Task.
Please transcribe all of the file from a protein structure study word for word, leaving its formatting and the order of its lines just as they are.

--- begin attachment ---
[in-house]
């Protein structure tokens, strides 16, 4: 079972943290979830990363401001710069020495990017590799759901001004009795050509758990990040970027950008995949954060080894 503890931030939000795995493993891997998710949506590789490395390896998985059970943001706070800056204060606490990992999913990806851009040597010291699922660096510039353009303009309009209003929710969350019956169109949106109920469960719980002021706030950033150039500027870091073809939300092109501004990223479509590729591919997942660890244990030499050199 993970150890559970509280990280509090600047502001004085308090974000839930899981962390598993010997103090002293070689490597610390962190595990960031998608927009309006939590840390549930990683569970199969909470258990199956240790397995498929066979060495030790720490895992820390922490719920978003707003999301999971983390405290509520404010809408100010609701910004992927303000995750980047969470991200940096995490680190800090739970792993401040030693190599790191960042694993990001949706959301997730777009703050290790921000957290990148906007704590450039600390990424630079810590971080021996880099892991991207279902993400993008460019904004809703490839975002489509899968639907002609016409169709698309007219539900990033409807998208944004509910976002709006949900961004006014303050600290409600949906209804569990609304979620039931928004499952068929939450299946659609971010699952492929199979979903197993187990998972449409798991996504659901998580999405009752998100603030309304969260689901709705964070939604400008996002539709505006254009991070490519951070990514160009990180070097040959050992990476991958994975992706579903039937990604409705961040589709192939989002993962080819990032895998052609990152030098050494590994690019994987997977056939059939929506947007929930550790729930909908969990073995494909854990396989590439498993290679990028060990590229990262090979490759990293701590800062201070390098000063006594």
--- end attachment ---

[in-house]
């Protein structure tokens, strides 16, 4: 079972943290979830990363401001710069020495990017590799759901001004009795050509758990990040970027950008995949954060080894 503890931030939000795995493993891997998710949506590789490395390896998985059970943001706070800056204060606490990992999913990806851009040597010291699922660096510039353009303009309009209003929710969350019956169109949106109920469960719980002021706030950033150039500027870091073809939300092109501004990223479509590729591919997942660890244990030499050199 993970150890559970509280990280509090600047502001004085308090974000839930899981962390598993010997103090002293070689490597610390962190595990960031998608927009309006939590840390549930990683569970199969909470258990199956240790397995498929066979060495030790720490895992820390922490719920978003707003999301999971983390405290509520404010809408100010609701910004992927303000995750980047969470991200940096995490680190800090739970792993401040030693190599790191960042694993990001949706959301997730777009703050290790921000957290990148906007704590450039600390990424630079810590971080021996880099892991991207279902993400993008460019904004809703490839975002489509899968639907002609016409169709698309007219539900990033409807998208944004509910976002709006949900961004006014303050600290409600949906209804569990609304979620039931928004499952068929939450299946659609971010699952492929199979979903197993187990998972449409798991996504659901998580999405009752998100603030309304969260689901709705964070939604400008996002539709505006254009991070490519951070990514160009990180070097040959050992990476991958994975992706579903039937990604409705961040589709192939989002993962080819990032895998052609990152030098050494590994690019994987997977056939059939929506947007929930550790729930909908969990073995494909854990396989590439498993290679990028060990590229990262090979490759990293701590800062201070390098000063006594």